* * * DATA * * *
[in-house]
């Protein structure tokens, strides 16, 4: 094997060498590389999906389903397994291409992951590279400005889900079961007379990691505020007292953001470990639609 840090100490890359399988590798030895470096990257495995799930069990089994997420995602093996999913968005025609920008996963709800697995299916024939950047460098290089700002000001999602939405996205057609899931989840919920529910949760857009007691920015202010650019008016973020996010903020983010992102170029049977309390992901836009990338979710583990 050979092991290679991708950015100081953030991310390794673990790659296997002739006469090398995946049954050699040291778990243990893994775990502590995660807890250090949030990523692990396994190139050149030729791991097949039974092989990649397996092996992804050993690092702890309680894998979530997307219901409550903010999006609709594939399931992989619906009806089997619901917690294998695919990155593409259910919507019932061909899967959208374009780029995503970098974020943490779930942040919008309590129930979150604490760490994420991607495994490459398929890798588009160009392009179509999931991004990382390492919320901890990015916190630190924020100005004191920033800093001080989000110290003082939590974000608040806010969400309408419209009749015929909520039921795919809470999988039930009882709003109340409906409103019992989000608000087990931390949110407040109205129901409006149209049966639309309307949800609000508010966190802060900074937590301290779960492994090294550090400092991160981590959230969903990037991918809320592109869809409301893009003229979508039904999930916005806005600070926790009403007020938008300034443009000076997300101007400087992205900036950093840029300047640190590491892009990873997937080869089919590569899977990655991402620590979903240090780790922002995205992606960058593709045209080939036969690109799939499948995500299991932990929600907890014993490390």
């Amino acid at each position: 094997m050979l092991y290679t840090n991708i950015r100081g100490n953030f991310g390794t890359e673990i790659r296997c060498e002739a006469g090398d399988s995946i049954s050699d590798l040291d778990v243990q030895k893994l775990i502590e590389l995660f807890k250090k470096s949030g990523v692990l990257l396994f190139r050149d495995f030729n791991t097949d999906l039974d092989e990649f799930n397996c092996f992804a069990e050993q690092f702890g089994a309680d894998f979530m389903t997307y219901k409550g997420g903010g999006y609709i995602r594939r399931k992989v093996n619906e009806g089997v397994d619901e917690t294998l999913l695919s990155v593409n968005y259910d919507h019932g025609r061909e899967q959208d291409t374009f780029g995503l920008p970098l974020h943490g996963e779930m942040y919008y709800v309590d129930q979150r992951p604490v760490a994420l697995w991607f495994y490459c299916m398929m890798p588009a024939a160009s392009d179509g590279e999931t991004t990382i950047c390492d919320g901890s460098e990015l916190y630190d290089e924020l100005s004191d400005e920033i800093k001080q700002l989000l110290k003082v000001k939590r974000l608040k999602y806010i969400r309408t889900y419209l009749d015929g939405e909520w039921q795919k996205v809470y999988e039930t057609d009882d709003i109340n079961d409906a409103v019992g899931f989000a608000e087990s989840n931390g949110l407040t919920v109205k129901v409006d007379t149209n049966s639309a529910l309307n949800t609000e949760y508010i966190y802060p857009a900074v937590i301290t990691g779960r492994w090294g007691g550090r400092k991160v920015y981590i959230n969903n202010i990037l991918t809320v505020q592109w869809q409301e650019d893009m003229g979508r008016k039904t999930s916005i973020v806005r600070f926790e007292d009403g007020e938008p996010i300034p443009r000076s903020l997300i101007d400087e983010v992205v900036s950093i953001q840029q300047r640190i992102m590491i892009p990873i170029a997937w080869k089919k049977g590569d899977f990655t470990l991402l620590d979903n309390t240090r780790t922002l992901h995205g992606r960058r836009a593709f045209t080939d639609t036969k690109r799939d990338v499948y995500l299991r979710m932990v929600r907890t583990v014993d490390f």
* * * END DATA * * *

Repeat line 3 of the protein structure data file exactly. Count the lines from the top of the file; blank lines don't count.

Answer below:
């Amino acid at each position: 094997m050979l092991y290679t840090n991708i950015r100081g100490n953030f991310g390794t890359e673990i790659r296997c060498e002739a006469g090398d399988s995946i049954s050699d590798l040291d778990v243990q030895k893994l775990i502590e590389l995660f807890k250090k470096s949030g990523v692990l990257l396994f190139r050149d495995f030729n791991t097949d999906l039974d092989e990649f799930n397996c092996f992804a069990e050993q690092f702890g089994a309680d894998f979530m389903t997307y219901k409550g997420g903010g999006y609709i995602r594939r399931k992989v093996n619906e009806g089997v397994d619901e917690t294998l999913l695919s990155v593409n968005y259910d919507h019932g025609r061909e899967q959208d291409t374009f780029g995503l920008p970098l974020h943490g996963e779930m942040y919008y709800v309590d129930q979150r992951p604490v760490a994420l697995w991607f495994y490459c299916m398929m890798p588009a024939a160009s392009d179509g590279e999931t991004t990382i950047c390492d919320g901890s460098e990015l916190y630190d290089e924020l100005s004191d400005e920033i800093k001080q700002l989000l110290k003082v000001k939590r974000l608040k999602y806010i969400r309408t889900y419209l009749d015929g939405e909520w039921q795919k996205v809470y999988e039930t057609d009882d709003i109340n079961d409906a409103v019992g899931f989000a608000e087990s989840n931390g949110l407040t919920v109205k129901v409006d007379t149209n049966s639309a529910l309307n949800t609000e949760y508010i966190y802060p857009a900074v937590i301290t990691g779960r492994w090294g007691g550090r400092k991160v920015y981590i959230n969903n202010i990037l991918t809320v505020q592109w869809q409301e650019d893009m003229g979508r008016k039904t999930s916005i973020v806005r600070f926790e007292d009403g007020e938008p996010i300034p443009r000076s903020l997300i101007d400087e983010v992205v900036s950093i953001q840029q300047r640190i992102m590491i892009p990873i170029a997937w080869k089919k049977g590569d899977f990655t470990l991402l620590d979903n309390t240090r780790t922002l992901h995205g992606r960058r836009a593709f045209t080939d639609t036969k690109r799939d990338v499948y995500l299991r979710m932990v929600r907890t583990v014993d490390f």